Vision / By Laura Solomon



laura 1

By Laura Solomon

Gary was working in his dark room when the stroke took place.  There was nobody with him but he knew enough to know that something was terribly wrong as his balance felt suddenly off and his left arm had become uncomfortably numb.  He made his way into the living room and dialled 111.  The ambulance arrived shortly afterwards and he was taken to A&E and triaged.  The doctor, who looked half Gary’s age, diagnosed a stroke and Gary was kept in for observation as his blood pressure was 200 over 90, no doubt a contributing factor to what he had suffered.  They gave him medication for the blood pressure and let him go home after three days.  He no longer saw colour; his world had become black and white.  The doctor told him that the stroke had done damage to his occipital lobe.


Gary lived alone in Point Chev.  His wife had committed suicide a year earlier and he had fallen into a deep depression.  He had no interest in other women.  Gary didn’t know why his wife had suicided, but he knew she had always complained that he was too wrapped up in his work and never seemed to have any time for her, so he felt a requisite amount of guilt.  Following the death of his wife, Gary managed to continue with his photography but it was an effort, like wading through glue.  He was well respected in his profession and had held a number of successful exhibitions.  He knew he was one of the lucky ones; he made a living from his art, a rare and difficult feat in small, isolated New Zealand.  People called him egotistical but it was just a defence mechanism, a way of keeping his psyche intact when he was picked at and criticised.  He didn’t have too many friends.  People said he was ‘difficult’.  He spent most of his time holed up in his dark room, fiddling with chemicals, watching photographs appear in the developing solution.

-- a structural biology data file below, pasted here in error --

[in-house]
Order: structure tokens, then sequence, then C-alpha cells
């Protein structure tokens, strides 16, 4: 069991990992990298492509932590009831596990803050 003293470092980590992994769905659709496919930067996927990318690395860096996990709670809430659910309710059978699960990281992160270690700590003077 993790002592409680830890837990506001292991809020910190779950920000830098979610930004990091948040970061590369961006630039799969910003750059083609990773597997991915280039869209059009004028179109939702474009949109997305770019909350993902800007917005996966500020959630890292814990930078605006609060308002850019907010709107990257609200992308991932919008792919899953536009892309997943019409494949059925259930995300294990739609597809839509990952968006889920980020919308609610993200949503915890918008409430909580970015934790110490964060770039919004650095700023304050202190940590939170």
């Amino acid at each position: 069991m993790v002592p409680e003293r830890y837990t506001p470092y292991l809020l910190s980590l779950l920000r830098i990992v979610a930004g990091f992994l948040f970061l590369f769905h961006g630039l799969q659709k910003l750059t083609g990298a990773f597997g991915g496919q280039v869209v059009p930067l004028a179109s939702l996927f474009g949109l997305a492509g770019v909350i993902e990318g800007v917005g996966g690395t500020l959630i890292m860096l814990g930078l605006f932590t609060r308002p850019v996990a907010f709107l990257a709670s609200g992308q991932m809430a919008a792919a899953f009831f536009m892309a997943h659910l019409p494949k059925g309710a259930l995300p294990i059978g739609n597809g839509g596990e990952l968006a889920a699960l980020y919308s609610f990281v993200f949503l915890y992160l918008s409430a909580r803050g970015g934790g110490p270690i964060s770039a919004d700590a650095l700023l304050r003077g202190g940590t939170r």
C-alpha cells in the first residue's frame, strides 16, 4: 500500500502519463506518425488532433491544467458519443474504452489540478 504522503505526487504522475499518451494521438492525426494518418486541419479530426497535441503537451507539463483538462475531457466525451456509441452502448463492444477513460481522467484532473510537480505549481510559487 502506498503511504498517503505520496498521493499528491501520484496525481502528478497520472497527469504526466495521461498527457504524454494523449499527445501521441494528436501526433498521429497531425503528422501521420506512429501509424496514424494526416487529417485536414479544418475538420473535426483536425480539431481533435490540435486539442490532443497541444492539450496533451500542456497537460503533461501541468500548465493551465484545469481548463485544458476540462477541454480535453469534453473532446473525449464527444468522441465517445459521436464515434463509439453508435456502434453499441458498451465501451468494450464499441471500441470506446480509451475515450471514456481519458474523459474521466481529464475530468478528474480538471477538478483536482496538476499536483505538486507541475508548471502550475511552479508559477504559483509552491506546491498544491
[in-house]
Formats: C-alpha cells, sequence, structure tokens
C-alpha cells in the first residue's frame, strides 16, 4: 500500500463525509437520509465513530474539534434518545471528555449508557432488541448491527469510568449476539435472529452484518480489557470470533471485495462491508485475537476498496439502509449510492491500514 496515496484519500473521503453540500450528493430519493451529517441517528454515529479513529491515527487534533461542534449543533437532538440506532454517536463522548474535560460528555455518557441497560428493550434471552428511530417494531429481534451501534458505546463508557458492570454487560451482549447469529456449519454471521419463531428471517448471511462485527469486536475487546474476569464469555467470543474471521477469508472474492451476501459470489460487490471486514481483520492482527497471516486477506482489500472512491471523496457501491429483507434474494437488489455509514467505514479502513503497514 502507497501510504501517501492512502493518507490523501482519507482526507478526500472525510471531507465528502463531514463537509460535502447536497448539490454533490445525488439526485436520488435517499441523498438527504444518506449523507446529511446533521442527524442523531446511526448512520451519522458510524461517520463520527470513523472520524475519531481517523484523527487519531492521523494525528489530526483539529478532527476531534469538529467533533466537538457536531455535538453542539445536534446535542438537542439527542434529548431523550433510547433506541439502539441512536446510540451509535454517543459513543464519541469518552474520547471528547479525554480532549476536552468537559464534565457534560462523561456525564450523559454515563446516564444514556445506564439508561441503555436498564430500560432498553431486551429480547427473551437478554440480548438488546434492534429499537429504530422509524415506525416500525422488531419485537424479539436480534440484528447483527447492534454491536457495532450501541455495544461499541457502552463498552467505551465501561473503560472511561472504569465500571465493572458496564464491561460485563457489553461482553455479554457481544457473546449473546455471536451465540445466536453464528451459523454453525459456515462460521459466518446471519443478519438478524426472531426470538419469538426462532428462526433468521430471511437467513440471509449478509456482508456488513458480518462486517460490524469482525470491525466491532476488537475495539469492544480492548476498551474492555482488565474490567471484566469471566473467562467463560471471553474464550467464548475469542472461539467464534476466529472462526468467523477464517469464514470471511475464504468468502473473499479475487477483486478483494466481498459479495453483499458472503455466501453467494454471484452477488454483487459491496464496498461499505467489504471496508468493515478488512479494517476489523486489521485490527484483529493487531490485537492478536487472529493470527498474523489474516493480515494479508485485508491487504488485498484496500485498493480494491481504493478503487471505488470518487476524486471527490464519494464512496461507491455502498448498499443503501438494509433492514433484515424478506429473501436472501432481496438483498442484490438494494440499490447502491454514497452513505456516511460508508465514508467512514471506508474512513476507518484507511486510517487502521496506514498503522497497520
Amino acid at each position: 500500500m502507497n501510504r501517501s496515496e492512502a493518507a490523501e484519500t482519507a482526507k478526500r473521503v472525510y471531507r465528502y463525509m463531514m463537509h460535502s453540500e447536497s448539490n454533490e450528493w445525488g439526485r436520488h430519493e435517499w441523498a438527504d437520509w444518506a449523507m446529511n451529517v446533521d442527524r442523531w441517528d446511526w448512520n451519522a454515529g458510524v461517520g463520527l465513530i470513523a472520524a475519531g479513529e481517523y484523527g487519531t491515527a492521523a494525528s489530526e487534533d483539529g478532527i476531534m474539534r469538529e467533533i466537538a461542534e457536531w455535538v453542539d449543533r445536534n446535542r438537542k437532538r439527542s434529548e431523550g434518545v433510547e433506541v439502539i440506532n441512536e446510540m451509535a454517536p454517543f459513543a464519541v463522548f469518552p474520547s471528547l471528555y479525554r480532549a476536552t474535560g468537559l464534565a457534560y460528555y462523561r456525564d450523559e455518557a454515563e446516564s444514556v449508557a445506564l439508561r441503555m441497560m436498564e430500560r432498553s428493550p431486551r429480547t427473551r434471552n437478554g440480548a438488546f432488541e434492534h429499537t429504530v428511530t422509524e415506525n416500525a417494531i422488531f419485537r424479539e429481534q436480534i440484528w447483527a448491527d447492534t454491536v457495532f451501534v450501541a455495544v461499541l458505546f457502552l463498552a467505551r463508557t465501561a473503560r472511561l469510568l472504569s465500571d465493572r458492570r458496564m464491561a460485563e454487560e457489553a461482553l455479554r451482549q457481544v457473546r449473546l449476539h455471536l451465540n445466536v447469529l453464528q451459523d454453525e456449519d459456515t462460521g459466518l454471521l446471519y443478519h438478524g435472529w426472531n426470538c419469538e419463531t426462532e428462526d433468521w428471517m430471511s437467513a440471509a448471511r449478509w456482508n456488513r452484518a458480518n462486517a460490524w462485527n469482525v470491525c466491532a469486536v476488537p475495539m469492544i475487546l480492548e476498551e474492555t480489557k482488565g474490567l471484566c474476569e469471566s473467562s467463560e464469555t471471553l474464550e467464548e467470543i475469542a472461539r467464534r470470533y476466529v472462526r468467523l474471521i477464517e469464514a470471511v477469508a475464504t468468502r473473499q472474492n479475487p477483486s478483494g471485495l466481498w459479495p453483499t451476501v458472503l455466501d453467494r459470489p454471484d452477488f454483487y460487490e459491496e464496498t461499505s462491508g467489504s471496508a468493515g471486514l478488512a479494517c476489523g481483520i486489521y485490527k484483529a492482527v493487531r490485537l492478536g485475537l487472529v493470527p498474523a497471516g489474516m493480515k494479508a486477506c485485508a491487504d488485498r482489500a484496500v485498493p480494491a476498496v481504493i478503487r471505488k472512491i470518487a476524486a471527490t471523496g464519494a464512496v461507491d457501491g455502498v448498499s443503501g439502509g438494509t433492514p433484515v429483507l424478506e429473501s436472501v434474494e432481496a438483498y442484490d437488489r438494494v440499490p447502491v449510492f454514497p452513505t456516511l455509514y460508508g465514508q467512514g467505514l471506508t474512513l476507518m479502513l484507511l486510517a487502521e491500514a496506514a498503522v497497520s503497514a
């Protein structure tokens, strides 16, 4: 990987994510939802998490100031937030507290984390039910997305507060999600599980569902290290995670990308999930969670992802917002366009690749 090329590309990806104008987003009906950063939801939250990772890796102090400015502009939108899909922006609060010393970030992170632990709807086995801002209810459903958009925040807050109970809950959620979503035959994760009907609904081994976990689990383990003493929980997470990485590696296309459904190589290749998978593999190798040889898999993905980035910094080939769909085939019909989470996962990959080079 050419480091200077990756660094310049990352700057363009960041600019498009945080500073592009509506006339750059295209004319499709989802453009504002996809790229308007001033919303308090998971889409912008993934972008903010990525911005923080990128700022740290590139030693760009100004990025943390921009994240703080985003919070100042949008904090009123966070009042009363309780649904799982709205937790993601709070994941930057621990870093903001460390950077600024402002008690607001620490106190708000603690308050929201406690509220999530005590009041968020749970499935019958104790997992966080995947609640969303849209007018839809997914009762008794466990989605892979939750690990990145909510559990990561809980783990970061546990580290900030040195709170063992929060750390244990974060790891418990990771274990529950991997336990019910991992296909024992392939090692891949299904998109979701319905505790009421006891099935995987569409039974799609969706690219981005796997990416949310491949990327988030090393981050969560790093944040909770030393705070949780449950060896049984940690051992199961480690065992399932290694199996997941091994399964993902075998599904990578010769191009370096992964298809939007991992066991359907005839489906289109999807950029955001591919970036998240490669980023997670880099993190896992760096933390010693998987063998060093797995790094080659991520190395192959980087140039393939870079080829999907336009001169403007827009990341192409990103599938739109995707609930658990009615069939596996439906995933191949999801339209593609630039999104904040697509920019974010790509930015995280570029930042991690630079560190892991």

He joined the stroke foundation because he thought that he should.  They offered him little in the way of comfort – just an online support group and a monthly newsletter.  He always read the newsletter.  He found his new existence rather restricted.  He could no longer develop colour photographs and so was forced to do black and white pictures only.  Managing around the house became more of a struggle.  The stroke had rendered his left arm partially paralysed and finding the right words to say often took longer than it used to.  Matching thoughts to words was difficult.  Everything seemed a strain.  Making a cup of tea was as hard as climbing Everest.


When the stroke foundation contacted him to do a colour brochure for them his initial impulse was to say no.  How could he possibly work in colour now?  It was Gary’s neighbour who suggested hiring an apprentice – somebody to help out, somebody whose vision was completely intact.  Gary advertised in the local rag.


Apprentice photographer to work in colour. 

Must have meticulous attention to detail.


And beneath that his phone number.  He wasn’t exactly inundated with calls, but three days after Gary had placed the ad Philip rang and expressed his interest in the position.  Gary invited him to the house for an interview.  He seemed personable enough and brought with him an impressive portfolio of work.  Gary told him about the brochure he had been asked to produce and Philip showed an appropriate amount of interest.  Gary felt strongly about doing the brochure that had been requested.  After all, was it not a cause close to his heart?  After the interview, Gary rang Philip’s referees and they spoke very highly of him.  One was an established photographer that Gary knew of, the other was a gallery owner who ran a large gallery in downtown Auckland.


Gary phoned Philip and asked him to come over on Monday.  Philip did as he was asked.  The older man had been out over the weekend photographing healthy looking people doing healthy activities which was what the Stroke Foundation had asked for.